MSN filter bypassing – part 2

The criminals behind Licat have been quick to respond to MSN’s updated network filters, and have already deployed a new method (which has already been seen in the wild) to bypass the filters.

What is it? Offline messages.

Windows Live Messenger (aka MSN Messenger 8) introduced the long awaited ability to send messages to offline users. Users of earlier versions of MSN Messenger can receive messages sent while they’re offline; they just can’t send messages to their contacts who are offline.

Why is this important? It turns out that messages sent to offline contacts in WLM aren’t being filtered in any way! This means that the attackers can send any message they want, provided it’s to offline users. We notified Microsoft of this filtering weakness yesterday.

We know that messages are being sent to offline users, but at the moment we’re not absolutely clear how this is being done – we haven’t (yet) seen an IM-Worm which sends its messages to offline contacts.

While we were investigating the whole offline messages/ malware issue, we came across an interesting point. There are two ways to receive offline messages: either by a normal MSN pop-up window or by email. In the case of the ITW attack, the offline message arrived via email. In our testing we only received one offline message via email; after that, all offline messages were delivered by MSN IM pop-ups. (If anyone knows why this happened, please leave a comment or contact us at blog [at] viruslist [dot] com.)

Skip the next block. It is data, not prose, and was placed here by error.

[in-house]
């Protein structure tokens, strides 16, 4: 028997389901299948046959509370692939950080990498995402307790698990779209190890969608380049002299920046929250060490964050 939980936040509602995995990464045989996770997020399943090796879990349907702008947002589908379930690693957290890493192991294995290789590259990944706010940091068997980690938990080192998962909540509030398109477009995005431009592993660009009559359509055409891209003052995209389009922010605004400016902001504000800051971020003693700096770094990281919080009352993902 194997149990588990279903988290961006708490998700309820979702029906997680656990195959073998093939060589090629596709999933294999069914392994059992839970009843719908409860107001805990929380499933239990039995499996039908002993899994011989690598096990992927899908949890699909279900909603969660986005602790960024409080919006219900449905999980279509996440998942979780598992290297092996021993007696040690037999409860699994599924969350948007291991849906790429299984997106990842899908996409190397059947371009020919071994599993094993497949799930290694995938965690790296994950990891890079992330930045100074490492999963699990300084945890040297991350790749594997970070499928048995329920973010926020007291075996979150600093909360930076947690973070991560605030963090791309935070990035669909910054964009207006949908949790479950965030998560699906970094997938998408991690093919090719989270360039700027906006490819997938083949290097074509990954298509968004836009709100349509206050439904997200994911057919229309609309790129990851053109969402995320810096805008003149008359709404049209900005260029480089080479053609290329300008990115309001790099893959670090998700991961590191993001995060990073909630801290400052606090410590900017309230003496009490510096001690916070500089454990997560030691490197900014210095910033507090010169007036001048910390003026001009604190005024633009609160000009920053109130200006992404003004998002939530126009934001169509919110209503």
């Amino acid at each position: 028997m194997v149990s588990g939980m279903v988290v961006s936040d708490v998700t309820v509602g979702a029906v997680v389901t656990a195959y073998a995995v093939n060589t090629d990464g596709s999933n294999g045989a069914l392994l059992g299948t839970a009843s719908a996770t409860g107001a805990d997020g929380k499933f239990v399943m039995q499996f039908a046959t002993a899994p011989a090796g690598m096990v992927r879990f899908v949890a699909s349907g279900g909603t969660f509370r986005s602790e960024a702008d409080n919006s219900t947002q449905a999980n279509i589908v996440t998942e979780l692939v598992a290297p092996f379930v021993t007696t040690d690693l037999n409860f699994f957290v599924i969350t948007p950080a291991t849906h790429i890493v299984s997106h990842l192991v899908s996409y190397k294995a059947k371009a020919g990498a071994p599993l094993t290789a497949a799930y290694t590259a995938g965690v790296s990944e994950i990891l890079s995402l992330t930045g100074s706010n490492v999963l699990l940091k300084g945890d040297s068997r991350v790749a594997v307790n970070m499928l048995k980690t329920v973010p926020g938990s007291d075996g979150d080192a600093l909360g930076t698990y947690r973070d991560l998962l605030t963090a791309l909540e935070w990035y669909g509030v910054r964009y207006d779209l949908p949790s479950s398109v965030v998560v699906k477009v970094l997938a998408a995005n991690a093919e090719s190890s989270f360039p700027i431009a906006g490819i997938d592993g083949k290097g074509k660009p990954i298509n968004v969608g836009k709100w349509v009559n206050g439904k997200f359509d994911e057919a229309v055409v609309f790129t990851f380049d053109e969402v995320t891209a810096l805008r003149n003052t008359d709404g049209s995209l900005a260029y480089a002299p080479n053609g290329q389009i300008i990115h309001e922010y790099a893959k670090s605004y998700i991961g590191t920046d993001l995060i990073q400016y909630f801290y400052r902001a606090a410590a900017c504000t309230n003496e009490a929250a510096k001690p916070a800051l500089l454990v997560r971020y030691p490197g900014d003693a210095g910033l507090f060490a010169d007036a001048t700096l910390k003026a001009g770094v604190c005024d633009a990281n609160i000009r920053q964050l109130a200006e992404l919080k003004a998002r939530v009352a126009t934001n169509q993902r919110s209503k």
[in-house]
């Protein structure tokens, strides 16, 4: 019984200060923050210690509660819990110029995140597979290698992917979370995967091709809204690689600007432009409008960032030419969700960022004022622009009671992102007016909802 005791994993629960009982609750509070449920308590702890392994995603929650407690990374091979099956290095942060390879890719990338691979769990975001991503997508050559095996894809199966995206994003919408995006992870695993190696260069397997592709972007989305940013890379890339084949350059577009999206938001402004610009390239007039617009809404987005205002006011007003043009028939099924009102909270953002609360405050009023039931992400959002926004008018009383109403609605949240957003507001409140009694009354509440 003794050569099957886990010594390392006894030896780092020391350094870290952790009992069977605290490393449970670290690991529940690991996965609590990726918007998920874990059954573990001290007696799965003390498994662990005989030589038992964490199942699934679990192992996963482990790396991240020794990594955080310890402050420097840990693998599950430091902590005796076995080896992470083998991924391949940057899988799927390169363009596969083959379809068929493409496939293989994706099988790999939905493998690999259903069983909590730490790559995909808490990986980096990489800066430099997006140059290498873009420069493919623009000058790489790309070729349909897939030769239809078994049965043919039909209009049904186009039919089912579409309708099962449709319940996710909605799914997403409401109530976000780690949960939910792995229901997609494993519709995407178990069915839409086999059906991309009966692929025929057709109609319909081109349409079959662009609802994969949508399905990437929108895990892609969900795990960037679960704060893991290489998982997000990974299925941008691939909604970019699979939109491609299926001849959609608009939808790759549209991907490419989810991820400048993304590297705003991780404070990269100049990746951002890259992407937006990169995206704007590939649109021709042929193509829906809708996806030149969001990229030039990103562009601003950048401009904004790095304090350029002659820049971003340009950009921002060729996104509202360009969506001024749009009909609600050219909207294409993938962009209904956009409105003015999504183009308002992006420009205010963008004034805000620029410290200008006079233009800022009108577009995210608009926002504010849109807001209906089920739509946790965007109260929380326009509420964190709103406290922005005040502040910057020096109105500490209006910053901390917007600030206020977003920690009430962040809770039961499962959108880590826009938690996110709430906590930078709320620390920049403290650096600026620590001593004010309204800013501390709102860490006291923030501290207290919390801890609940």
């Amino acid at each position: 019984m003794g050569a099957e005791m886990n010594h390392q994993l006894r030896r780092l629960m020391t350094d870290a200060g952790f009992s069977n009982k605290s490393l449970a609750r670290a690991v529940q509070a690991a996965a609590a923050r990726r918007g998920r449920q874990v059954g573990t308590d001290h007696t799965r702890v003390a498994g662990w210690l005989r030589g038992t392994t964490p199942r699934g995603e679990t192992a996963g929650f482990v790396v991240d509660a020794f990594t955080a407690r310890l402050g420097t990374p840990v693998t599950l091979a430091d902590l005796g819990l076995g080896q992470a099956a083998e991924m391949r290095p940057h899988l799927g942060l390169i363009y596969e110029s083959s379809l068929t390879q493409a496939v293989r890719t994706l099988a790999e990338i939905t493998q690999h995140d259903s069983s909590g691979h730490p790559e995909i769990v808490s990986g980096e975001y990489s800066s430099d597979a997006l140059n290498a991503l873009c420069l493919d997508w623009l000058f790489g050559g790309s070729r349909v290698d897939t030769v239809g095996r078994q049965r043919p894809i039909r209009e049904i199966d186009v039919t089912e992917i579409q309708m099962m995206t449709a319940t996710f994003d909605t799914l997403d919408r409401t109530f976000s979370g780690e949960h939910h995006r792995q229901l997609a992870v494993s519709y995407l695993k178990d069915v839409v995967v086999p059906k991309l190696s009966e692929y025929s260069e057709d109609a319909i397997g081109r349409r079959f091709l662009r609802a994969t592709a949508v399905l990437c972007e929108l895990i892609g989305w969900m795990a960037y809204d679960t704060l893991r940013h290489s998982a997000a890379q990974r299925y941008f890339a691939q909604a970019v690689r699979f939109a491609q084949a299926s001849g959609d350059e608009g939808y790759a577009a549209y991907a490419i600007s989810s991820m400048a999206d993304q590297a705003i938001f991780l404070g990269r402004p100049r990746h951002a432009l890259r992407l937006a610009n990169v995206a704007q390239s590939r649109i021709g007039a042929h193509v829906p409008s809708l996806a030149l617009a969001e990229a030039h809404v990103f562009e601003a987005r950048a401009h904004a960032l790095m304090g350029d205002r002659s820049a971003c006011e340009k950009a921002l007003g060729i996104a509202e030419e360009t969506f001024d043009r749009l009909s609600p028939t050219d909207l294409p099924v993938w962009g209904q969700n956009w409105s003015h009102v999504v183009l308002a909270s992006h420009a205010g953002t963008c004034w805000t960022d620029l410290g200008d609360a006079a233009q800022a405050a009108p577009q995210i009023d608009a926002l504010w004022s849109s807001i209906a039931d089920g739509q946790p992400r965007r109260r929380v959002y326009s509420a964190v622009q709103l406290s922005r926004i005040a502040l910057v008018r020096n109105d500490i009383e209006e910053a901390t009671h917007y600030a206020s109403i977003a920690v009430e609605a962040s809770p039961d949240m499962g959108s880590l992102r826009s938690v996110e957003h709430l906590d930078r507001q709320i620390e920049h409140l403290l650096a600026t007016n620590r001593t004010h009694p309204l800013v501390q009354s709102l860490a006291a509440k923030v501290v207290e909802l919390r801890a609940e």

It’s to be hoped that Microsoft will fix this loophole as soon as possible. We’ll also be keeping our eyes open for an IM-Worm which sends messages specifically to offline contacts.

MSN filter bypassing – part 2

Your email address will not be published. Required fields are marked *



APT trends report Q1 2024

The report features the most significant developments relating to APT groups in Q1 2024, including the new malware campaigns DuneQuixote and Durian, and hacktivist activity.

Subscribe to our weekly e-mails

The hottest research right in your inbox